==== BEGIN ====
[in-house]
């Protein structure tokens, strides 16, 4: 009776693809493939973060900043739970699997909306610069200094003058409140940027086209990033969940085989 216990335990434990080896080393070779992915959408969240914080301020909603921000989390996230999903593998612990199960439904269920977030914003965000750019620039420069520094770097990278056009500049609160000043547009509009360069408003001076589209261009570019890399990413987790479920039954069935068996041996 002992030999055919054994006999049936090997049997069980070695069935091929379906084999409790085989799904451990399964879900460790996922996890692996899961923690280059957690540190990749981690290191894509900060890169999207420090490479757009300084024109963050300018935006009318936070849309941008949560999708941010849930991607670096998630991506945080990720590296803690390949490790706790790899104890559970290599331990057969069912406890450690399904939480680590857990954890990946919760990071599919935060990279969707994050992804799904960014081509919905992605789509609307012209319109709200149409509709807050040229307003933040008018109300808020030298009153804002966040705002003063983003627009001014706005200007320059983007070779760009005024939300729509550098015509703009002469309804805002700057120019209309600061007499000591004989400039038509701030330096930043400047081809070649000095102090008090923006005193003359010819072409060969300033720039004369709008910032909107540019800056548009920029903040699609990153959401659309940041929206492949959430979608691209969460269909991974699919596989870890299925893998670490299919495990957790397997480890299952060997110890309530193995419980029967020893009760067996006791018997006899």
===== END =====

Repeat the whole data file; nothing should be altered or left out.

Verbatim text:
[in-house]
């Protein structure tokens, strides 16, 4: 009776693809493939973060900043739970699997909306610069200094003058409140940027086209990033969940085989 216990335990434990080896080393070779992915959408969240914080301020909603921000989390996230999903593998612990199960439904269920977030914003965000750019620039420069520094770097990278056009500049609160000043547009509009360069408003001076589209261009570019890399990413987790479920039954069935068996041996 002992030999055919054994006999049936090997049997069980070695069935091929379906084999409790085989799904451990399964879900460790996922996890692996899961923690280059957690540190990749981690290191894509900060890169999207420090490479757009300084024109963050300018935006009318936070849309941008949560999708941010849930991607670096998630991506945080990720590296803690390949490790706790790899104890559970290599331990057969069912406890450690399904939480680590857990954890990946919760990071599919935060990279969707994050992804799904960014081509919905992605789509609307012209319109709200149409509709807050040229307003933040008018109300808020030298009153804002966040705002003063983003627009001014706005200007320059983007070779760009005024939300729509550098015509703009002469309804805002700057120019209309600061007499000591004989400039038509701030330096930043400047081809070649000095102090008090923006005193003359010819072409060969300033720039004369709008910032909107540019800056548009920029903040699609990153959401659309940041929206492949959430979608691209969460269909991974699919596989870890299925893998670490299919495990957790397997480890299952060997110890309530193995419980029967020893009760067996006791018997006899």